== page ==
Pound Falls as Brexit Tensions Rise, Conservative Lead NarrowsBy
Theresa May’s lead drops as opposition Labour climbs in polls
Brexit Secretary Davis threatens that U.K. will quit EU talks
The pound fell below $1.30 after the U.K. hardened its Brexit rhetoric and polls predicted a narrower-than-expected win for Prime Minister Theresa May in June elections.
Sterling weakened against all its major peers as the latest Opinium Research survey showed the opposition Labour Party cutting May’s Conservative Party lead to 13 points from 15 points a week earlier. A YouGov survey in the Sunday Times put Jeremy Corbyn’s party nine points behind, the first time it has had a single-digit gap since September. The British currency also declined after Brexit Secretary David Davis said the U.K. will quit talks with the European Union if the bill for exiting the bloc exceeds 100 billion euros ($112 billion).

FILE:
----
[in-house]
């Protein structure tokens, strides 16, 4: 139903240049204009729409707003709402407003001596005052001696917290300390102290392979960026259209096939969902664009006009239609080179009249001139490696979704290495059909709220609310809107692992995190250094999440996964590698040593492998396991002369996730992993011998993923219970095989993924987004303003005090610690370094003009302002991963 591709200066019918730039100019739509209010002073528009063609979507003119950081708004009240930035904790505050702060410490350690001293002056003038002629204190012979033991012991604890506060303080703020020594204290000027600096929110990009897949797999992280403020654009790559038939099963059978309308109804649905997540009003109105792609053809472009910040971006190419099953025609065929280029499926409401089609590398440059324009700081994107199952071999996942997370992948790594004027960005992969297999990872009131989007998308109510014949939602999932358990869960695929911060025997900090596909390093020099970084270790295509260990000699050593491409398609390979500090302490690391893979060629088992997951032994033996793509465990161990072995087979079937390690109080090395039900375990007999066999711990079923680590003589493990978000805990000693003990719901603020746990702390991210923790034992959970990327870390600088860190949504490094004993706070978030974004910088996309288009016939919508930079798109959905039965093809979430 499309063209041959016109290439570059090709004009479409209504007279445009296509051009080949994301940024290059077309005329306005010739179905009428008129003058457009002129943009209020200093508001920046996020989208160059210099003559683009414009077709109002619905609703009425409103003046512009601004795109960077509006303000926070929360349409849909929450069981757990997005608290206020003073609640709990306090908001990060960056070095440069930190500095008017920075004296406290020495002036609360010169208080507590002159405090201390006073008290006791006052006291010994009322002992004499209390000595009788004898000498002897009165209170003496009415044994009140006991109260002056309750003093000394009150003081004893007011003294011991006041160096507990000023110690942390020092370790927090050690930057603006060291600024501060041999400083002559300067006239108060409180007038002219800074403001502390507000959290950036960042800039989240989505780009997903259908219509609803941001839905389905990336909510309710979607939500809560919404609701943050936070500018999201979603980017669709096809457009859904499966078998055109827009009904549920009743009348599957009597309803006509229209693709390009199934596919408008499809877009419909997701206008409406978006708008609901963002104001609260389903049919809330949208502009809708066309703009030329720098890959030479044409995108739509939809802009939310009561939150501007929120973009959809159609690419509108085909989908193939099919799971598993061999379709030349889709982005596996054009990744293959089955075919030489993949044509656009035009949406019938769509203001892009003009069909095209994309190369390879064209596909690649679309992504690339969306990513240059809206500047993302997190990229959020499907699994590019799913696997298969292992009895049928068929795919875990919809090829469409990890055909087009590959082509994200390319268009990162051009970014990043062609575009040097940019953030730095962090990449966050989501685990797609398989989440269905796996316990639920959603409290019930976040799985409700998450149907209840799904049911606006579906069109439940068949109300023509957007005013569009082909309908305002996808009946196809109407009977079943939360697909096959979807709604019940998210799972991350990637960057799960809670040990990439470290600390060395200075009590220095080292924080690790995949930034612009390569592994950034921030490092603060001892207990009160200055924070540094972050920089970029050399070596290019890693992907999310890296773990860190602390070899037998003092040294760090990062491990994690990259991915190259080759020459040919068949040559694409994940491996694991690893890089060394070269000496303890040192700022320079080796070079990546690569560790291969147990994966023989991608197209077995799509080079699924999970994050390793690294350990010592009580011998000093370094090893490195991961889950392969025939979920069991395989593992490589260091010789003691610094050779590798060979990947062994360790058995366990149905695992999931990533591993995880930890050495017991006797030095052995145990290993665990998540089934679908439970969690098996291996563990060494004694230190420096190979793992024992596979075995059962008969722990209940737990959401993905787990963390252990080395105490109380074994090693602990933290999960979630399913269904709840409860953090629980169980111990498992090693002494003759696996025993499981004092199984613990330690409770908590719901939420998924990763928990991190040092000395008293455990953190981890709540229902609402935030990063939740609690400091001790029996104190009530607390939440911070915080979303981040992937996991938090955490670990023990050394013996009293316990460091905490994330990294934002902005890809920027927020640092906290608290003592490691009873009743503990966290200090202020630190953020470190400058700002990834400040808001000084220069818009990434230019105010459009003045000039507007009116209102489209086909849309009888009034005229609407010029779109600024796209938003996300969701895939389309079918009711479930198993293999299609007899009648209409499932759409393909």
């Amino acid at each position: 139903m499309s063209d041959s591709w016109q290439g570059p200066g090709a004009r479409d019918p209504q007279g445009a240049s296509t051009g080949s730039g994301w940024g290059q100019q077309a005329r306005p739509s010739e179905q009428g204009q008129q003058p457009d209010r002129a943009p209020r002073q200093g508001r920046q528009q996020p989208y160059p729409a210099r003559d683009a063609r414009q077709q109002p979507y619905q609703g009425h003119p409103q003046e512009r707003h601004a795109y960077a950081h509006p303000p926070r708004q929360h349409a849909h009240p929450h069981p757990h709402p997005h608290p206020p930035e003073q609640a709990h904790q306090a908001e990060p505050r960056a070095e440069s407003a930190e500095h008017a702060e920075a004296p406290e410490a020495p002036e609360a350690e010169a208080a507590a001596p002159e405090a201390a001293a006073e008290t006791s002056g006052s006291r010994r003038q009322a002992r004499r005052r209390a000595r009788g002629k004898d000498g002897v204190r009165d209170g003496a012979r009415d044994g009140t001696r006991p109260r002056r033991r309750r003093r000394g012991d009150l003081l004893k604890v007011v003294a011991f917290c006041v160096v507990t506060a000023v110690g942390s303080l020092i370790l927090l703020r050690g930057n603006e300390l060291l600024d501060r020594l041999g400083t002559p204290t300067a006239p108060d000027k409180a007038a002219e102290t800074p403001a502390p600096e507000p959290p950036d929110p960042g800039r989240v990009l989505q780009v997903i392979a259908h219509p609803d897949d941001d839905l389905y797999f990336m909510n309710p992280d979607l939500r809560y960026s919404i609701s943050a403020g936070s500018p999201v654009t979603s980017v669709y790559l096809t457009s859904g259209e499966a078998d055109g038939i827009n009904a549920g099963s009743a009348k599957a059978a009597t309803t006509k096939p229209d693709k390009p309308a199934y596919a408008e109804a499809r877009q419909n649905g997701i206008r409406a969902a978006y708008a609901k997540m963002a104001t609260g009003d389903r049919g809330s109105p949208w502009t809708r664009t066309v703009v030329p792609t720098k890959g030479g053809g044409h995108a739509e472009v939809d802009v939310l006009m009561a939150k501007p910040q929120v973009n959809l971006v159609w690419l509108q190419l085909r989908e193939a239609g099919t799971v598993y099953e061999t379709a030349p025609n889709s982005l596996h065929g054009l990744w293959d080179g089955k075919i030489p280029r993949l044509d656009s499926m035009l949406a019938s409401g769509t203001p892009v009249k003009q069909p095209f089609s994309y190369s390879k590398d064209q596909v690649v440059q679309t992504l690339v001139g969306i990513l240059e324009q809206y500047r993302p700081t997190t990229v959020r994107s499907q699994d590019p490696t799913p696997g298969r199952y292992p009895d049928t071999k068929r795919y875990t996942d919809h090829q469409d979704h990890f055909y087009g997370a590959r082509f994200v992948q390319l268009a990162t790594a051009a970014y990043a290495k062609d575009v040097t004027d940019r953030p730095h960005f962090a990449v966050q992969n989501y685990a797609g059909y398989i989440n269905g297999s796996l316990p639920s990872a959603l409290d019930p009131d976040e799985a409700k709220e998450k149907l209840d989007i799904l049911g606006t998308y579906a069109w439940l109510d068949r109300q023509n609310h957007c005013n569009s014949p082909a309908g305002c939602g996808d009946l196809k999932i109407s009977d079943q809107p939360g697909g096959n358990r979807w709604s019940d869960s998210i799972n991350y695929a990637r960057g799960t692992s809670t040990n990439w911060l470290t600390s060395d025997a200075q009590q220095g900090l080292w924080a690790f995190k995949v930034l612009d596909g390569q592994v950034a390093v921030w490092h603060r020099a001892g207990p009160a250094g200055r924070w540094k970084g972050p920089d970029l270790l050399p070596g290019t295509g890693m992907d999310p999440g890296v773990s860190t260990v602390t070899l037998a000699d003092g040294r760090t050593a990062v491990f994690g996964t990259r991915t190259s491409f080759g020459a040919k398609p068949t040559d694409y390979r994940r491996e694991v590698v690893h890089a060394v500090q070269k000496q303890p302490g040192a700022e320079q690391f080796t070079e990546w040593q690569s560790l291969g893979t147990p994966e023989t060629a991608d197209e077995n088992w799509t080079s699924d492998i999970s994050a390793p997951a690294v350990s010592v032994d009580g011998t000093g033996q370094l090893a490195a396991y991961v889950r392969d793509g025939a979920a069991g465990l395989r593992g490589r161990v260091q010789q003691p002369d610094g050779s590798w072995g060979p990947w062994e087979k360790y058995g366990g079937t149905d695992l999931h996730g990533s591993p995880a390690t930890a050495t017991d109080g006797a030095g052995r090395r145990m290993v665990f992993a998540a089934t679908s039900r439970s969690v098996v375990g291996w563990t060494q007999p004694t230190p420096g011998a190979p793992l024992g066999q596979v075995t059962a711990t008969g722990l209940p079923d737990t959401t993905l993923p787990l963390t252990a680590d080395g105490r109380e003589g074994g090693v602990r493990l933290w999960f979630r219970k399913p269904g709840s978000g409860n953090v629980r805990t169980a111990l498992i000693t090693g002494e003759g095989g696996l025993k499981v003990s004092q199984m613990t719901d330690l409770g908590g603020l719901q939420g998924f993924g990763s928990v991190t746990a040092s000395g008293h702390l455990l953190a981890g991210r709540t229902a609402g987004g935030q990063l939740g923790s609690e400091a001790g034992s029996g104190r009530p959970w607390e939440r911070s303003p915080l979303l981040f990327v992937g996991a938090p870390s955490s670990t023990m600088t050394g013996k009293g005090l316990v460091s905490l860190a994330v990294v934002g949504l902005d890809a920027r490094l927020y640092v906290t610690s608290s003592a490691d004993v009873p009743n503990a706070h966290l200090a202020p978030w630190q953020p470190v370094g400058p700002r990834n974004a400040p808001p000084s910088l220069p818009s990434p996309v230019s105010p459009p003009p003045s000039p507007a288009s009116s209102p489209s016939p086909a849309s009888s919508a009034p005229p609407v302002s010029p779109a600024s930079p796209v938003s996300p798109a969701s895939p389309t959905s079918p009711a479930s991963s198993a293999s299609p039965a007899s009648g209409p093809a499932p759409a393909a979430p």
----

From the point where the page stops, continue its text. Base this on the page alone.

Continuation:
“Opinion polls show a sharp narrowing in the Conservative lead, from a huge 19 percent to sizeable 9 percent, while warnings that the U.K. could walk away from an exit deal if the final exit bill is too big don’t encourage optimism about negotiations that start in earnest after the U.K. election on June 8,” said Kit Juckes, London-based strategist at Societe Generale SA in a client note. He added that “shorts in GBP/CAD and GBP/NOK are a better bet for now.”
The pound fell 0.5 percent to $1.2974 as of 8:39 a.m. in London. The pair broke above the crucial $1.30 mark last week, reaching the highest since September, and closed above that level on Friday. Sterling weakened 0.2 percent versus the euro.
- GBP/USD -- Resistance at 1.3048-59, May 18, Sept. 29 high, and support at 1.2927, May 19 low
- Cable “finds more sellers than buyers above the $1.30,” writes Ipek Ozkardeskaya, a strategist at London Capital Group
- “There could be a further stagnation followed by a pullback, if the 1.3044 (major 38.2% retrace on post-Brexit selloff) is not successfully broken. Some traders are willing to build tactical short positions on the pound before the June 8 general election”